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Overview for Michael Anderson
Michael Anderson

Michael Anderson



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Also Known As: Michael Joseph Anderson Died:
Born: January 30, 1920 Cause of Death:
Birth Place: London, England, GB Profession: Director ... director assistant director composer producer screenwriter unit production manager actor errand boy (at Elstree Studios)


An intelligent and dependable British-born director Michael Anderson apprenticed under the likes of David Lean, Noel Coward (co-directors of 1942's "In Which We Serve") and Peter Ustinov, with whom he co-directed "Private Angelo" (1949), starring Ustinov in the title role. Anderson made a fine impression at the helm of "The Dam Busters" (1954), the exciting true story about the bombing of the Ruhr dams during World War II, then followed with the first film version of "1984" (1955) before shocking everyone with his outstanding work on the Academy Award-winning Best Picture "Around the World in 80 Days" (1956). He produced as well as directed "Shake Hands with the Devil" (1959), a gripping drama set in 1920s Ireland that starred Jimmy Cagney as a medical professor hell-bent on Irish independence. Returning to a World War II setting, Anderson helmed one of his best pictures, "Operation Crossbow" (1965), and followed with "The Quiller Memorandum" (1966, adapted by Harold Pinter), a spy thriller lost amidst the spate of similar 60s films.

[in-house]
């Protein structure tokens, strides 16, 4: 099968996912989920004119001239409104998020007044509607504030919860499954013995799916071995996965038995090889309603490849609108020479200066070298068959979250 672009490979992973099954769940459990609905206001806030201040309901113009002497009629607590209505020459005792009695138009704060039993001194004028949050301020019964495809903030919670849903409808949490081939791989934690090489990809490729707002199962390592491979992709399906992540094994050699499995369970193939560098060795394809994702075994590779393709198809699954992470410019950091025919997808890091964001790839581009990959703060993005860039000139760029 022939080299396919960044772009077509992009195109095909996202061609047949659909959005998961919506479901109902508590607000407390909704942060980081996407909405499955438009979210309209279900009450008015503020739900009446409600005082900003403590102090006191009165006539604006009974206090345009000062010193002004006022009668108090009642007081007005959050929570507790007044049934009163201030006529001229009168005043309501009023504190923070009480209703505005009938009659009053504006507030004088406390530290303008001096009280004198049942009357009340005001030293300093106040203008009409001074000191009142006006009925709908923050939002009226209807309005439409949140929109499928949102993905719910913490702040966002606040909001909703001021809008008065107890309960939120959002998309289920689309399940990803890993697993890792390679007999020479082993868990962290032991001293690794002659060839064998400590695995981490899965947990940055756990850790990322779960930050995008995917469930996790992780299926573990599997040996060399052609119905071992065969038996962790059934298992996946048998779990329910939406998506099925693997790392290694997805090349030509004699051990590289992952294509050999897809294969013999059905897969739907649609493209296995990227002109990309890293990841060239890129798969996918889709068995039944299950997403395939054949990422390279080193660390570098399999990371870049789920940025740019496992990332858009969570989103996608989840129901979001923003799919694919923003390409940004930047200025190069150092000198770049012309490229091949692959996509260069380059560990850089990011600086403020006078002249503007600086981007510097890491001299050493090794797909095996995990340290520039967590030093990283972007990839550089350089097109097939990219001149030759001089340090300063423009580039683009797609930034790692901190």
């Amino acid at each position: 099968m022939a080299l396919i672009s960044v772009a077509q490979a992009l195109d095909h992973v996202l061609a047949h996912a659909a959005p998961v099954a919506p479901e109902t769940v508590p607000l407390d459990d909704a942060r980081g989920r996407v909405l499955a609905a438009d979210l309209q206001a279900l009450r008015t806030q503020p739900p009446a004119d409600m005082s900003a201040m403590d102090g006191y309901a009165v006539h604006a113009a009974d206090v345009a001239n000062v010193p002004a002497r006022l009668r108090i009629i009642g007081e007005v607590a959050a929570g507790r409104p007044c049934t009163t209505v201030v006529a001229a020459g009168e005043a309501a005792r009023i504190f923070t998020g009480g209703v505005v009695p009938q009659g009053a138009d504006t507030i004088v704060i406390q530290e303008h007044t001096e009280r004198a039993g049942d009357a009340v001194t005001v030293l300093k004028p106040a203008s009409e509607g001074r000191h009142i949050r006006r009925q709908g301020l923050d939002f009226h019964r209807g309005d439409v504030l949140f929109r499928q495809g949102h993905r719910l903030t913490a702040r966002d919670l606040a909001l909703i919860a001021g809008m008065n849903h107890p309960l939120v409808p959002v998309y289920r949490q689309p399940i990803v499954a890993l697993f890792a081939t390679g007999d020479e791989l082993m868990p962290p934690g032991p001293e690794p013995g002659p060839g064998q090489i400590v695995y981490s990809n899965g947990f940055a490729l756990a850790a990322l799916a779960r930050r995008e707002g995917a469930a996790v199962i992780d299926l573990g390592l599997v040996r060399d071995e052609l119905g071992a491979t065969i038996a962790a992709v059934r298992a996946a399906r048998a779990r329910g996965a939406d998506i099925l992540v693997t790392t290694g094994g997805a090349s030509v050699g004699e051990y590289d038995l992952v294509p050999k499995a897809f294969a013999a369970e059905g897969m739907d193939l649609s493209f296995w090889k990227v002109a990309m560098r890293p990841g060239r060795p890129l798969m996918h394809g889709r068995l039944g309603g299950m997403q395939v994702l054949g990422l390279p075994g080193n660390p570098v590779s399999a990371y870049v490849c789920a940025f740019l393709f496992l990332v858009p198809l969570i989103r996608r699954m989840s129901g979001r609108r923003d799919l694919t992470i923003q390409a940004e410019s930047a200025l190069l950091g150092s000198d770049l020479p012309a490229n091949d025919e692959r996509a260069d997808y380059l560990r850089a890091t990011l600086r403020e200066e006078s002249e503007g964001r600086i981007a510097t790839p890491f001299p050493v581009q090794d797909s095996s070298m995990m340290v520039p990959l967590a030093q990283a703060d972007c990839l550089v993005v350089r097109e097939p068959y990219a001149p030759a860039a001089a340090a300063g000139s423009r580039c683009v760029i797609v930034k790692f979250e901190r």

The well-crafted, if uneven "Logan's Run" (1976) marked Anderson's first foray into science fiction while "Orca" (1977) proved a mediocre attempt to capitalize on the success of "Jaws" (1975). Embarking on a career in television, he helmed the NBC miniseries "The Martian Chronicles" (1980) and received critical acclaim for his direction of the HBO movie "Sword of Gideon" (1986), a fictionalized version of the revenge extracted for the 1972 massacre of Israeli athletes at the Olympics. After missing the mark with the sci-fi feature "Millennium" (1989), Anderson helmed the curiosity "La Boutique de l'orfevre/The Jeweler's Shop" (1989), based on a play written by Pope John Paul II. The director then concentrated on the small screen, primarily guiding largely uninspired period dramas and literary adaptations like "Catherine the Great" (TNT, 1991), "The Sea Wolf" (TNT, 1993), "Captains Courageous" (The Family Channel, 1996) and "20,000 Leagues Under the Sea" (CBS, 1997). His first feature in nearly a decade was the straight-to-video release "Summer of the Monkeys" (1998) which proved more suited to the small screen.

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